Odenton resident Bob Pollock hopes everyone can forgive him for decades of lies about being a Navy SEAL and prisoner of war, and that they don’t damage the intent of the military and first responders monument he founded.
“It tarnished the whole memorial and I’m ashamed of that because the intent was to honor all branches of the service, police and first responders,” Pollock said. “Hopefully after time (the monument) will be accepted because that was its original purpose."
Pollock was in his late twenties when he returned home from his years of service in the war.
“When I returned from Vietnam it was not a happy reception,” Pollock said. “I had members of my own family who were against me. Friends wouldn’t even talk to me. I had difficulty even getting a job. All I wanted was to be accepted. That’s how this whole thing got started.
“I never meant for anything like this to happen,” Pollock said. “I’m extremely sorry that it did. Once it started snowballing, I tried to stop it but wasn’t successful. I didn’t know how to get out of it. I meant no intentional harm ever.”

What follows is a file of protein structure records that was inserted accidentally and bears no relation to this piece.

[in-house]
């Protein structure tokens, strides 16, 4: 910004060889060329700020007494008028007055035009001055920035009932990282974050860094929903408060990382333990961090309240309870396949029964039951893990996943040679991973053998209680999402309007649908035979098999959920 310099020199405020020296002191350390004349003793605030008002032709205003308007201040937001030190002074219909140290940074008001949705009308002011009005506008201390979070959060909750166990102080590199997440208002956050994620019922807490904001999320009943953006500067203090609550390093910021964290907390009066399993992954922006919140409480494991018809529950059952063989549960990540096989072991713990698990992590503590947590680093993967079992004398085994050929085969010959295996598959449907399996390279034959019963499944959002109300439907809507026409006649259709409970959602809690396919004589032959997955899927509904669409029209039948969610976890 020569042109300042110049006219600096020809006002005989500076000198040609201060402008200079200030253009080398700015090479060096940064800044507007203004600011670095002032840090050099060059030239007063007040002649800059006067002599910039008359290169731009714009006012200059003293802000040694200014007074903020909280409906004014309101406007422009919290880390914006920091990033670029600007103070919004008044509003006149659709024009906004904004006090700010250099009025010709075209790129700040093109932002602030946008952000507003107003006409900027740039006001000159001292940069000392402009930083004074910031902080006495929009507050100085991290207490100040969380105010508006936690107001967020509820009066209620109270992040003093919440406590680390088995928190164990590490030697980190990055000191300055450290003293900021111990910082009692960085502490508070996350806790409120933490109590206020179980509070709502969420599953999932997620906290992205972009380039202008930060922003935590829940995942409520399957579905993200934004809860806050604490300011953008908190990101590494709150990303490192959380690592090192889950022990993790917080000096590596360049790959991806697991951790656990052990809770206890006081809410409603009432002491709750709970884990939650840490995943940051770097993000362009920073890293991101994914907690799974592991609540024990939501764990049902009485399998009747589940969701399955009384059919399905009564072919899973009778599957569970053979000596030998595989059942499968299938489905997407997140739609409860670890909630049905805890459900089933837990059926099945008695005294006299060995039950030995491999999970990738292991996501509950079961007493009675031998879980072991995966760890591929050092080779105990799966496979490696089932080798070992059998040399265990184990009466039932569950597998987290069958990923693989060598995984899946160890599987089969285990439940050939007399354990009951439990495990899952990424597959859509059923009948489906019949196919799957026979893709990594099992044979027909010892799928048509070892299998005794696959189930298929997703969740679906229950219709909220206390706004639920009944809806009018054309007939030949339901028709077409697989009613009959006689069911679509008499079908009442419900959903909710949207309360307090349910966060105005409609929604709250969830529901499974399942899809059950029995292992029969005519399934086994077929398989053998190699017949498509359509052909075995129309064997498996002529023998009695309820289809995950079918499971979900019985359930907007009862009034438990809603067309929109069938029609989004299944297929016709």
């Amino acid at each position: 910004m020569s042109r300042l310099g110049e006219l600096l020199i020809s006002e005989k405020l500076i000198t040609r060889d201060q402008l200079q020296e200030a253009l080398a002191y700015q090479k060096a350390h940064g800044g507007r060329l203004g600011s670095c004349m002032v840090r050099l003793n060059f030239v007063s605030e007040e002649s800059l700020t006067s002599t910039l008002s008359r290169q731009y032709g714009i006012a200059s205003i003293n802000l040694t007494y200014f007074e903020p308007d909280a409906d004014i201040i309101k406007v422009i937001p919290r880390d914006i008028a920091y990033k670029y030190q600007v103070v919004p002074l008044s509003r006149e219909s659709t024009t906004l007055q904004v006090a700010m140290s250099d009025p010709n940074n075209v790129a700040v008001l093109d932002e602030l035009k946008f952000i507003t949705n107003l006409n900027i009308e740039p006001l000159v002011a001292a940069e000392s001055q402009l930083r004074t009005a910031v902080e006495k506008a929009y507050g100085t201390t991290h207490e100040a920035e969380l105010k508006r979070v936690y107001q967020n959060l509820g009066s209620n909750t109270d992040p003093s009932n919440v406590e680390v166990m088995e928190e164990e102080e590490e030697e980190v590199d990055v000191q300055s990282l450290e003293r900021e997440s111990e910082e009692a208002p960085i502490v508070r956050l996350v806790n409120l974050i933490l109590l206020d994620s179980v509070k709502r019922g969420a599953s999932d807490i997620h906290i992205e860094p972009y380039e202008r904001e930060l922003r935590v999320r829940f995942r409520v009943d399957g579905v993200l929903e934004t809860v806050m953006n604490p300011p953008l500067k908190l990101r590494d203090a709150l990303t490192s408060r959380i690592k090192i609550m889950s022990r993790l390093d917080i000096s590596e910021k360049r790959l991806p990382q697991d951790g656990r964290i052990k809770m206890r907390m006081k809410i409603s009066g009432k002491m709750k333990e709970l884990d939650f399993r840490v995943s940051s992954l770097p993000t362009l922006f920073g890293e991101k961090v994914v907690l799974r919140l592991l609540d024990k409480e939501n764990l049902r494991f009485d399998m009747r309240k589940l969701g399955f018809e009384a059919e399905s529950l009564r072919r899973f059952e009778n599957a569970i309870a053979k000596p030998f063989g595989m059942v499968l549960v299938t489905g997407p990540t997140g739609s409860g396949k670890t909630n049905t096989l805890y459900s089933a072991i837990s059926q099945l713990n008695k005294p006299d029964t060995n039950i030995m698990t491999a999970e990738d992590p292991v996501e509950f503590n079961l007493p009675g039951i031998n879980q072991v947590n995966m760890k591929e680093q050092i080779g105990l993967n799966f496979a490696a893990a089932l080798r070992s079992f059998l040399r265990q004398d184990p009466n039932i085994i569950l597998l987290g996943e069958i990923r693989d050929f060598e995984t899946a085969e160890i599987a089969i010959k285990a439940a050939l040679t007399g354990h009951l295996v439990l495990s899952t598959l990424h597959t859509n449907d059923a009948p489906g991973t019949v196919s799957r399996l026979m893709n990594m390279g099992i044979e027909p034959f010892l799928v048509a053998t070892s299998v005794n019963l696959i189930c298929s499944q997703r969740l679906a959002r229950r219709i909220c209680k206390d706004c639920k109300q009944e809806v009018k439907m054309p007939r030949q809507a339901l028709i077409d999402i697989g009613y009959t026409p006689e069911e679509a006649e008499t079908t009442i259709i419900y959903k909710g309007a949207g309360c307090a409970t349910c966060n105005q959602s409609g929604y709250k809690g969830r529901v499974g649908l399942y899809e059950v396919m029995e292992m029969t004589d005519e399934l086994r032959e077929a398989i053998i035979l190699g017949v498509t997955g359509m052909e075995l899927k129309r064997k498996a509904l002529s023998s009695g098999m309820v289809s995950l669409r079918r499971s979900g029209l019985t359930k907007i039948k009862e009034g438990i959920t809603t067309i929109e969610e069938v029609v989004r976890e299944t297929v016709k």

While Pollock told tall tales of himself being a Navy SEAL and even a prisoner of war, his true experience during the Vietnam War was not pleasant, as it was not for most soldiers, sailors, airmen and Marines of that era.
“I know the war was traumatic for him because he had nightmares for years,” his wife Nancy Pollock said.
She did not know the truth of her husband’s military service until last Wednesday when The Capital called her and asked.
“This has been devastating,” Nancy said. But she’s standing firm next to her husband of over 30 years.
“Bob meant no disrespect to anyone,” she said. “Bob is very patriotic. I’m glad that it’s out now.”
Bob said he realizes he embarrassed his wife, who is the most important person to him, and probably alienated a lot of friends.
“I apologize to Sen. Reilly,” Bob said. “Navy SEALS too. I have nothing but respect for those people. Anyone serving or who has served. I hope they will forgive me.”
The monument was Bob’s own idea to create and included 18 months donated time, help and hard work from Two Rivers community residents, builders and developers.
“I respect all military personnel, male or female, and always have. All I wanted to do was to say thank you to those people who served and are serving, and to the first responders and to police officers because they protect us."
The lie about his service is a burden he’s carried for a long time, he said.